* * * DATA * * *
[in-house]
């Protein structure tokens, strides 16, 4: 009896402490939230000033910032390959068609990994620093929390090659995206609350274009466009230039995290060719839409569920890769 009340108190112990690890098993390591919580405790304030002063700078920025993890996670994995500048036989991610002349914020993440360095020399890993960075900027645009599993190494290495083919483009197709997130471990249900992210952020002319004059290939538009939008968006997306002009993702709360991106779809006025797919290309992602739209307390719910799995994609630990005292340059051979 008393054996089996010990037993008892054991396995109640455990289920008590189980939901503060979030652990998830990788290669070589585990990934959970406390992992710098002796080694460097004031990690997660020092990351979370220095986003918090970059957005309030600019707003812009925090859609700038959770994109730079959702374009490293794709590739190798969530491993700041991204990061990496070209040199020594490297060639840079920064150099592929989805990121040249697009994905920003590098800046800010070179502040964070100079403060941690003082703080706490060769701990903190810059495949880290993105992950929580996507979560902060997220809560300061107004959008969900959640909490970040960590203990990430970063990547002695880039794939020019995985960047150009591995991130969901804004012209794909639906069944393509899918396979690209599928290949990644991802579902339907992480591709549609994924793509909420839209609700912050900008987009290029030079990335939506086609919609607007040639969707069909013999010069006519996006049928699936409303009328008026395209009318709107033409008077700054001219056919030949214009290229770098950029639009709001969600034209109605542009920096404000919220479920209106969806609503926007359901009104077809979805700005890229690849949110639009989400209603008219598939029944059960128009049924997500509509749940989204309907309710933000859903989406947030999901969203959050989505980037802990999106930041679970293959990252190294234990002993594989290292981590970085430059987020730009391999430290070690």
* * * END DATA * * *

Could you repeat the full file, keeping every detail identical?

[in-house]
């Protein structure tokens, strides 16, 4: 009896402490939230000033910032390959068609990994620093929390090659995206609350274009466009230039995290060719839409569920890769 009340108190112990690890098993390591919580405790304030002063700078920025993890996670994995500048036989991610002349914020993440360095020399890993960075900027645009599993190494290495083919483009197709997130471990249900992210952020002319004059290939538009939008968006997306002009993702709360991106779809006025797919290309992602739209307390719910799995994609630990005292340059051979 008393054996089996010990037993008892054991396995109640455990289920008590189980939901503060979030652990998830990788290669070589585990990934959970406390992992710098002796080694460097004031990690997660020092990351979370220095986003918090970059957005309030600019707003812009925090859609700038959770994109730079959702374009490293794709590739190798969530491993700041991204990061990496070209040199020594490297060639840079920064150099592929989805990121040249697009994905920003590098800046800010070179502040964070100079403060941690003082703080706490060769701990903190810059495949880290993105992950929580996507979560902060997220809560300061107004959008969900959640909490970040960590203990990430970063990547002695880039794939020019995985960047150009591995991130969901804004012209794909639906069944393509899918396979690209599928290949990644991802579902339907992480591709549609994924793509909420839209609700912050900008987009290029030079990335939506086609919609607007040639969707069909013999010069006519996006049928699936409303009328008026395209009318709107033409008077700054001219056919030949214009290229770098950029639009709001969600034209109605542009920096404000919220479920209106969806609503926007359901009104077809979805700005890229690849949110639009989400209603008219598939029944059960128009049924997500509509749940989204309907309710933000859903989406947030999901969203959050989505980037802990999106930041679970293959990252190294234990002993594989290292981590970085430059987020730009391999430290070690």